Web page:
Chief executives new to the job are three times more likely to get fired for poor performance — even when they perform no worse than their more experienced peers, according to research from Duke University's Fuqua School of Business.
Professors Shane Dikolli and Bill Mayew, along with of Dhananjay Nanda of the University of Miami, found CEOs with less than five years' experience performed just as well as those who have been at the job longer, but the newer CEO's jobs were at much higher risk when company earnings fell below expectations.
"The labor market tends to care more about a young CEO missing benchmarks than an experienced CEO," Dikolli said.
The researchers examined the quarterly earnings of 1,725 public companies between 1996 and 2005. They found CEOs with more experience missed earnings targets just as often as newer CEOs. But for chief executives with less than five years' tenure, each negative quarterly earnings performance increased their chances of being fired by between 34 percent and 43 percent. For the more experienced CEOs, the chance of termination went up only 4 percent to 11 percent.
They also found more experienced CEOs were monitored and evaluated less often by the board of directors. Essentially, time on the job appears to buy some insulation from poor performance, at least in the short term. The researchers concluded that poor performance could lead to greater turnover among CEOs with less experience simply because boards know less about them.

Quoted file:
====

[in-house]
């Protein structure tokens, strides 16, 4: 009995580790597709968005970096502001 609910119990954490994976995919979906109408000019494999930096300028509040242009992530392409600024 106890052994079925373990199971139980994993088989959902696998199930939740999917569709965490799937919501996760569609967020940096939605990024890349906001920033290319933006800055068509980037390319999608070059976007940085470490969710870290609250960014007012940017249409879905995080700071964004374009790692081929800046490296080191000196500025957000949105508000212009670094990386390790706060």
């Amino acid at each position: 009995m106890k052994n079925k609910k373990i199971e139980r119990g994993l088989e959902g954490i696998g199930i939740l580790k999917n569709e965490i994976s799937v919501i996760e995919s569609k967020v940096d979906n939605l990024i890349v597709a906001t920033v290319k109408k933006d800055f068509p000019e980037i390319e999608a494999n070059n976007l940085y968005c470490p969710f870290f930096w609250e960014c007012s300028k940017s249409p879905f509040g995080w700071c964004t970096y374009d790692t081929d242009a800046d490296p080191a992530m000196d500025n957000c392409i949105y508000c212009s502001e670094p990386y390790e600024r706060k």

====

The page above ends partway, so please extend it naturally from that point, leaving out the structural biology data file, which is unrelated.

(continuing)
"More experienced CEOs don't need to worry as much about missing accounting forecasts," Dikolli said, "because they have a track record."
More experienced CEOs were also more likely to encounter fewer governance constraints than their newer counterparts. For example, the longer a CEO is retained by a firm, the more likely that there are fewer board meetings are held on average and the board is likely to have fewer independent members.
"The more that is known about a CEO who has been at the helm of the firm for a long period of time, the less the need to scrutinize the CEO's actions through more board meetings or appointing more independent members of the board," Dikolli said. "This complements the finding that labor markets are less interested in missed benchmarks for more experienced CEOs."